Over Ryan Lewis' funky old school beat, Macklemore pays homage to the great hip-hop pioneers. The track features hip-hop legends Grandmaster Caz, Kool Moe Dee, Melle Mel, while singer Eric Nally croons the hook.
Macklmemore told 97.1 Amp Radio morning show host Carson Daly: "It is a record that kind of pays homage to the late 70's, early 80's and what was going on in hip-hop, and what was going simultaneously in rock music, and melding the two worlds together in one record."
After Macklemore & Ryan Lewis embarked on their first world tour in 2012, they each bought mopeds, which allowed them to leave the confines of the venues and see the sights on their travels. This kept the tour experience from becoming the routine of hotel-backstage-show without ever venturing into the local landscape. In this way, the moped became far more than a cheap means of transportation: it was a vessel for freedom.
When Lewis came up with the track, he called it "Moping Around," a work title that Macklemore heard as "Moped Around." That gave him the idea to write a song about mopeds. It started off as jocose song where he was just having fun, but it grew into something much more when they introduced the old-school element and involved the guest vocalists.
Macklemore told MTV News the story of the song. "I was listening to Backspin on XM Radio and hearing these older rappers' cadences and vocal tones and I was like, 'This is so dope, nobody's doing this anymore,'" he said "Ryan was like, 'Yo, you gotta flip something like that for the new album. People aren't doing these old school type cadences.' And so I messed around with that a little bit."
"We were also listening to a lot of Queen and a lot of music from the '70s and it was, 'How could we kind of merge these two worlds, these two very different worlds, in a way that seamlessly worked, that were obviously different, but could live on the same record?'" Macklemore added. "Like, 'Is that even possible?'"
Grandmaster Caz, Kool Moe Dee, Melle Mel and singer Eric Nally join forces with Macklemore and Lewis on the video as they cruise through the streets of Spokane, Washington on their mopeds. With lots of urban dance-fighting, the Jason Koenig-directed visual contains many elements of the film West Side Story.
Macklemore and crew performed this at the 2015 MTV Music Awards, using many elements from the video. The performance went down outside of the Orpheum Theater in Los Angeles.
So who is singer Eric Nally, the guy that is crooning the hook? The vocalist was the frontman for the Ohio rock band Foxy Shazam, which formed in 2004 and opened for mainstream acts like The Strokes, Panic! At the Disco, Hole and The Darkness.
Nally also collaborated with Meat Loaf on his Hang Cool Teddy Bear
album, co-penning the tracks "Love is Not Real / Next Time You Stab Me in the Back
" and "California Isn't Big Enough
When Eric Nally got an out-of-the-blue call from Macklemore and Lewis to work on the song, it was perfect timing as the vocalist had just started a hiatus from working with Foxy Shazam. "From what I understand Ryan Lewis is a pretty big fan of Foxy Shazam," he explained to MTV News.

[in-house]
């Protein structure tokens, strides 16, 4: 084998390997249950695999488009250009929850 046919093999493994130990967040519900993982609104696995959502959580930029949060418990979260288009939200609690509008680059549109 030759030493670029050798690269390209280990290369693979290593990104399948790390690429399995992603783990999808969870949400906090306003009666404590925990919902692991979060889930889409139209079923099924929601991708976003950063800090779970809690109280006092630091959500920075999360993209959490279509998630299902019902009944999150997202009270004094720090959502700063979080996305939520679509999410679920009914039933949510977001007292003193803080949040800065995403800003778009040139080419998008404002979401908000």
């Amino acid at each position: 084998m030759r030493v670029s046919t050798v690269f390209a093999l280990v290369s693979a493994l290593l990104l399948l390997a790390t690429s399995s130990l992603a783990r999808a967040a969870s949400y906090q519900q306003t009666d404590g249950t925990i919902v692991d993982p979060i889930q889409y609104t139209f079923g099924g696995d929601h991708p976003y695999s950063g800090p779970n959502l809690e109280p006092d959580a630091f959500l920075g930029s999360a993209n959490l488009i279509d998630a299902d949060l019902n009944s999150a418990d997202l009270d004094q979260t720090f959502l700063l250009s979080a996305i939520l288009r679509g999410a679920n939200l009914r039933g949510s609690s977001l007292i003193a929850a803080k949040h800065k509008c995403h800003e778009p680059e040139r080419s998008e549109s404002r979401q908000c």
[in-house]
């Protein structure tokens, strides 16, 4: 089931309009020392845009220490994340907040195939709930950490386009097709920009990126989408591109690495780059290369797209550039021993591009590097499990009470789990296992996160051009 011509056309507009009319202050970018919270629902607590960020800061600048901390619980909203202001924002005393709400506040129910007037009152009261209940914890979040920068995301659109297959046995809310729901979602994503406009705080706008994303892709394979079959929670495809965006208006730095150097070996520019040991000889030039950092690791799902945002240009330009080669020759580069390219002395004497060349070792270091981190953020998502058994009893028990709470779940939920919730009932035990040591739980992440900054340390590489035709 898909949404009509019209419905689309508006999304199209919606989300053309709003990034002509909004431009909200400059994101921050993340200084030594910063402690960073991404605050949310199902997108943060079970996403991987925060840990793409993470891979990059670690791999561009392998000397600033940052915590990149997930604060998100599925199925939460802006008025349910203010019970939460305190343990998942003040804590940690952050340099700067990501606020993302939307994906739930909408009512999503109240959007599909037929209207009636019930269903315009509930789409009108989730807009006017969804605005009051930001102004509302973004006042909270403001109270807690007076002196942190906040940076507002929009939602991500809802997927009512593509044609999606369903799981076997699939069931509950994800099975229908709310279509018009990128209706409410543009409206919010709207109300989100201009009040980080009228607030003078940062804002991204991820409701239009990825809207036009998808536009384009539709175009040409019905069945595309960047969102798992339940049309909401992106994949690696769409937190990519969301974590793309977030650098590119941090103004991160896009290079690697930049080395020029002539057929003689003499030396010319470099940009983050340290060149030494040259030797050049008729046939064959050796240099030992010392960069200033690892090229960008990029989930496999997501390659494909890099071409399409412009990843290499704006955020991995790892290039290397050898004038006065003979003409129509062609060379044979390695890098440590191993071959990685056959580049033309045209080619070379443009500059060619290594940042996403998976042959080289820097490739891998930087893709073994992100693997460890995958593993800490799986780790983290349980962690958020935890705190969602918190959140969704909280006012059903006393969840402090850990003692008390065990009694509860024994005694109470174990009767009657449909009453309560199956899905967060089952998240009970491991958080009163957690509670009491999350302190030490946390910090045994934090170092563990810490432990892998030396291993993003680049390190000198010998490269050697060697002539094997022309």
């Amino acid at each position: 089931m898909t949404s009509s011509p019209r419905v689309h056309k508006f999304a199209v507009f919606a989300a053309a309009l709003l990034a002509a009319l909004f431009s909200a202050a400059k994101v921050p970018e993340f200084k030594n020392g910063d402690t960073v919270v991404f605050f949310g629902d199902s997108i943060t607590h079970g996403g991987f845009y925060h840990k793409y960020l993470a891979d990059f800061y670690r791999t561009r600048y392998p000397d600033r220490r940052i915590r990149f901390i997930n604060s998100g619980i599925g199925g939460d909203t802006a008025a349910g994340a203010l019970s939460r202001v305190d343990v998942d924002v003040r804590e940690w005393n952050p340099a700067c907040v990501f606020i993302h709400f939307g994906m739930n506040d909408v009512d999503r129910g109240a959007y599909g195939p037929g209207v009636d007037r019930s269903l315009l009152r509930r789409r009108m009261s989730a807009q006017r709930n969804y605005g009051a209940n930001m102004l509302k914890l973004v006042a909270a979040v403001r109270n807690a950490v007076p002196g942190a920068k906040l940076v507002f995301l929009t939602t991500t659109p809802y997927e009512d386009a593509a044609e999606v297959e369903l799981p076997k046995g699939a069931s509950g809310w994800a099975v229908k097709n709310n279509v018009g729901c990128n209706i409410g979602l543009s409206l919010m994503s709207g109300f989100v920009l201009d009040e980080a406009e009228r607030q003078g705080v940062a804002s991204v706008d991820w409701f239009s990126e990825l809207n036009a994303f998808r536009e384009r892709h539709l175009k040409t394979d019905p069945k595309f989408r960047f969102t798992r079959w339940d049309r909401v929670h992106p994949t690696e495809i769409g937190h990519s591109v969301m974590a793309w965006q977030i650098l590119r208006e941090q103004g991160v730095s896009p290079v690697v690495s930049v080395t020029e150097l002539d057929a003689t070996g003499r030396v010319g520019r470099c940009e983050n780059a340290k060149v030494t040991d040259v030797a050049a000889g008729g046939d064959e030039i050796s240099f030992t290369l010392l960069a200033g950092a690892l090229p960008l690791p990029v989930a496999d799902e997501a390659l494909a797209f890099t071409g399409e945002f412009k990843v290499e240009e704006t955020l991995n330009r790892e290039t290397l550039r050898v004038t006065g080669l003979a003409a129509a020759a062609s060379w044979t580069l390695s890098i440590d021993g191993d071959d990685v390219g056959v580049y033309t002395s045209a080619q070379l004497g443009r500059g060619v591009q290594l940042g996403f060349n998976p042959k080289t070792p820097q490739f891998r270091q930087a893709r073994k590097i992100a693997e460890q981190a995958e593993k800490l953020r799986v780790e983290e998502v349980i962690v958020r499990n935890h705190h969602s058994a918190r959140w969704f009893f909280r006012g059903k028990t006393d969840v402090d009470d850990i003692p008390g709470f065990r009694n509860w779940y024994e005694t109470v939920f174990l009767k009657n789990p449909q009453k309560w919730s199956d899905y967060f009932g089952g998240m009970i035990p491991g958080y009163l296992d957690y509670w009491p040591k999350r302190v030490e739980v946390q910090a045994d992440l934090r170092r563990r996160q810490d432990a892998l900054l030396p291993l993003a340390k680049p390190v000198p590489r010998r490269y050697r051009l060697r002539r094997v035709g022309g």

In addition, Macklemore and Lewis' trumpet player and collaborator, Josh "Budo" Karp, had played shows alongside Foxy Shazam during the 2012 Warped Tour. "He [Budo] remembered me and I guess we'd exchanged contacts and he and Ryan thought I'd be a good fit for the track," Nally said. "The next thing I know I'm flying out to Seattle and sitting in a circle with them in a studio working on the chorus and then cameo for the video."
Baseball Hall of Famer Ken Griffey Jr., who played for the Seattle Mariners and is beloved in the city, makes an appearance in the video, catching a fish to punctuate the line, "stop by Pike Place, throw a fish to a player."
Pike Place Market is the shopping hub of Seattle, where the fishmongers will sometimes throw a fish - a bit that goes over well with tourists and for years has been a go-to shot for producers looking to set the Seattle scene in myriad video productions. (Like at the beginning of a Mariners game - "we're here in Seattle..." Every city has certain landmarks that identify it visually, but few have anything as kinetic and eye-catching as the flying fish. Along with shots of the Space Needle, this makes the job of compiling scenics for Seattle a no-brainer. What a lot of tourists don't understand, however, is that at the fish market, they will be happy to accommodate camera crews, but if you want the fish to fly, you have to buy one - they have better things to do than throw fish for onlookers all day).
This scene appears at the 1:43 mark; Griffey shows up again at 4:02 riding a two-wheeler.
In both shots, Griffey is rocking the 1989 look from his rookie year. In the fish scene, he is posed like his Upper Deck baseball card and styled the same way, complete with Mariners hat from the era and gold chain.
Like many Mariners supporters, Macklemore is a huge fan of Griffey - he recounts some of the star's on-field heroics on the 2010 track "My Oh My." Getting Griffey in the video was the idea of director Jason Koenig, who is also a big fan.
This was Kool Moe Dee's first Hot 100 appearance since 1999, when Will Smith's "Wild Wild West
" (featuring Dru Hill and Kool Moe Dee) topped the chart for a week.